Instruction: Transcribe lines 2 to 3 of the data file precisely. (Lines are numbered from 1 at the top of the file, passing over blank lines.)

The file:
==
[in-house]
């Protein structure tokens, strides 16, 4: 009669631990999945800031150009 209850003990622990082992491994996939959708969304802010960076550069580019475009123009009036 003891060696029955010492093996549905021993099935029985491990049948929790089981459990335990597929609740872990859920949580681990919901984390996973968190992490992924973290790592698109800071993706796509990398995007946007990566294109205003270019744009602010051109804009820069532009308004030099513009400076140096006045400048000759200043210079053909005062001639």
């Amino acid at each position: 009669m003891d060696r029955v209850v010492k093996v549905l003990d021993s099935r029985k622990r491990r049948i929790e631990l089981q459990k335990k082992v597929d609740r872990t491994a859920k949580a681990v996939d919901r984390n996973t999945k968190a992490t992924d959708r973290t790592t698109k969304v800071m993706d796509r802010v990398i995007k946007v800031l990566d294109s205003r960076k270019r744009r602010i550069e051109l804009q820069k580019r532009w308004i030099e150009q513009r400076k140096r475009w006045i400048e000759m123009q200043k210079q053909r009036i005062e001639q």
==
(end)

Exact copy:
């Protein structure tokens, strides 16, 4: 009669631990999945800031150009 209850003990622990082992491994996939959708969304802010960076550069580019475009123009009036 003891060696029955010492093996549905021993099935029985491990049948929790089981459990335990597929609740872990859920949580681990919901984390996973968190992490992924973290790592698109800071993706796509990398995007946007990566294109205003270019744009602010051109804009820069532009308004030099513009400076140096006045400048000759200043210079053909005062001639």
């Amino acid at each position: 009669m003891d060696r029955v209850v010492k093996v549905l003990d021993s099935r029985k622990r491990r049948i929790e631990l089981q459990k335990k082992v597929d609740r872990t491994a859920k949580a681990v996939d919901r984390n996973t999945k968190a992490t992924d959708r973290t790592t698109k969304v800071m993706d796509r802010v990398i995007k946007v800031l990566d294109s205003r960076k270019r744009r602010i550069e051109l804009q820069k580019r532009w308004i030099e150009q513009r400076k140096r475009w006045i400048e000759m123009q200043k210079q053909r009036i005062e001639q």